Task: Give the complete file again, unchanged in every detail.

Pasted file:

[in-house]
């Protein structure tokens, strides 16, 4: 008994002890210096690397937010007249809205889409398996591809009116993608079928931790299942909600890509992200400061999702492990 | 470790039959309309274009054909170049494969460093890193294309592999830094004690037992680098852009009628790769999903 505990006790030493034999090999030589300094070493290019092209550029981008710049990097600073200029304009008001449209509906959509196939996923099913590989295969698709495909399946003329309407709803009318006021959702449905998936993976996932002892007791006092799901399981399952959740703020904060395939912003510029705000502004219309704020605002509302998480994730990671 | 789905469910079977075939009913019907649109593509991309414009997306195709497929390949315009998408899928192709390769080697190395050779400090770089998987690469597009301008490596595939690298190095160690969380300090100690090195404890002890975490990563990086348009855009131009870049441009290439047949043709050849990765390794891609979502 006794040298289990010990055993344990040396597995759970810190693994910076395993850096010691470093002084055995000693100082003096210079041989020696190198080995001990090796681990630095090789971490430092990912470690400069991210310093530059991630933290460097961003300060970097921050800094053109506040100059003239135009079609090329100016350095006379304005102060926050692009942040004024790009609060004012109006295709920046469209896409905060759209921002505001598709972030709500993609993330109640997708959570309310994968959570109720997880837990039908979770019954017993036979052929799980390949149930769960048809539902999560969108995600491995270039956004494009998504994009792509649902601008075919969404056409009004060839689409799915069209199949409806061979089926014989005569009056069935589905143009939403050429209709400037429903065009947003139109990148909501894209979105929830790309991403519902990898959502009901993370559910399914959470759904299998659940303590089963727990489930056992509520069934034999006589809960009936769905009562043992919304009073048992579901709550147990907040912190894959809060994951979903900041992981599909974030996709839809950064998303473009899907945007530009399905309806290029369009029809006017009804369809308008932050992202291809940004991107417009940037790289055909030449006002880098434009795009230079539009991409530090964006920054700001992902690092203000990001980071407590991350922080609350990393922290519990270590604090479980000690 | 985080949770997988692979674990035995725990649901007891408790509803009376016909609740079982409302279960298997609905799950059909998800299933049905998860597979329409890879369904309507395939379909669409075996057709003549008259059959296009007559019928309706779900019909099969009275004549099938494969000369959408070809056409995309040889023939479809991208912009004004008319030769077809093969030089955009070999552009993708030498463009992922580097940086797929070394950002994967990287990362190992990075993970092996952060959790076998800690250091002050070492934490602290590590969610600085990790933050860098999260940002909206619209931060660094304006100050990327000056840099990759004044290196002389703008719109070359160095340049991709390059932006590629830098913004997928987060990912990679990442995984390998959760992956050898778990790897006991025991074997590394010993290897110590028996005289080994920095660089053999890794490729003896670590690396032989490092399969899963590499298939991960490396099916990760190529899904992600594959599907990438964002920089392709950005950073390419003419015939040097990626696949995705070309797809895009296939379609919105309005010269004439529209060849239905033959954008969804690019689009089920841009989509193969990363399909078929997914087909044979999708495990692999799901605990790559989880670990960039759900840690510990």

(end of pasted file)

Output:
[in-house]
């Protein structure tokens, strides 16, 4: 008994002890210096690397937010007249809205889409398996591809009116993608079928931790299942909600890509992200400061999702492990 | 470790039959309309274009054909170049494969460093890193294309592999830094004690037992680098852009009628790769999903 505990006790030493034999090999030589300094070493290019092209550029981008710049990097600073200029304009008001449209509906959509196939996923099913590989295969698709495909399946003329309407709803009318006021959702449905998936993976996932002892007791006092799901399981399952959740703020904060395939912003510029705000502004219309704020605002509302998480994730990671 | 789905469910079977075939009913019907649109593509991309414009997306195709497929390949315009998408899928192709390769080697190395050779400090770089998987690469597009301008490596595939690298190095160690969380300090100690090195404890002890975490990563990086348009855009131009870049441009290439047949043709050849990765390794891609979502 006794040298289990010990055993344990040396597995759970810190693994910076395993850096010691470093002084055995000693100082003096210079041989020696190198080995001990090796681990630095090789971490430092990912470690400069991210310093530059991630933290460097961003300060970097921050800094053109506040100059003239135009079609090329100016350095006379304005102060926050692009942040004024790009609060004012109006295709920046469209896409905060759209921002505001598709972030709500993609993330109640997708959570309310994968959570109720997880837990039908979770019954017993036979052929799980390949149930769960048809539902999560969108995600491995270039956004494009998504994009792509649902601008075919969404056409009004060839689409799915069209199949409806061979089926014989005569009056069935589905143009939403050429209709400037429903065009947003139109990148909501894209979105929830790309991403519902990898959502009901993370559910399914959470759904299998659940303590089963727990489930056992509520069934034999006589809960009936769905009562043992919304009073048992579901709550147990907040912190894959809060994951979903900041992981599909974030996709839809950064998303473009899907945007530009399905309806290029369009029809006017009804369809308008932050992202291809940004991107417009940037790289055909030449006002880098434009795009230079539009991409530090964006920054700001992902690092203000990001980071407590991350922080609350990393922290519990270590604090479980000690 | 985080949770997988692979674990035995725990649901007891408790509803009376016909609740079982409302279960298997609905799950059909998800299933049905998860597979329409890879369904309507395939379909669409075996057709003549008259059959296009007559019928309706779900019909099969009275004549099938494969000369959408070809056409995309040889023939479809991208912009004004008319030769077809093969030089955009070999552009993708030498463009992922580097940086797929070394950002994967990287990362190992990075993970092996952060959790076998800690250091002050070492934490602290590590969610600085990790933050860098999260940002909206619209931060660094304006100050990327000056840099990759004044290196002389703008719109070359160095340049991709390059932006590629830098913004997928987060990912990679990442995984390998959760992956050898778990790897006991025991074997590394010993290897110590028996005289080994920095660089053999890794490729003896670590690396032989490092399969899963590499298939991960490396099916990760190529899904992600594959599907990438964002920089392709950005950073390419003419015939040097990626696949995705070309797809895009296939379609919105309005010269004439529209060849239905033959954008969804690019689009089920841009989509193969990363399909078929997914087909044979999708495990692999799901605990790559989880670990960039759900840690510990």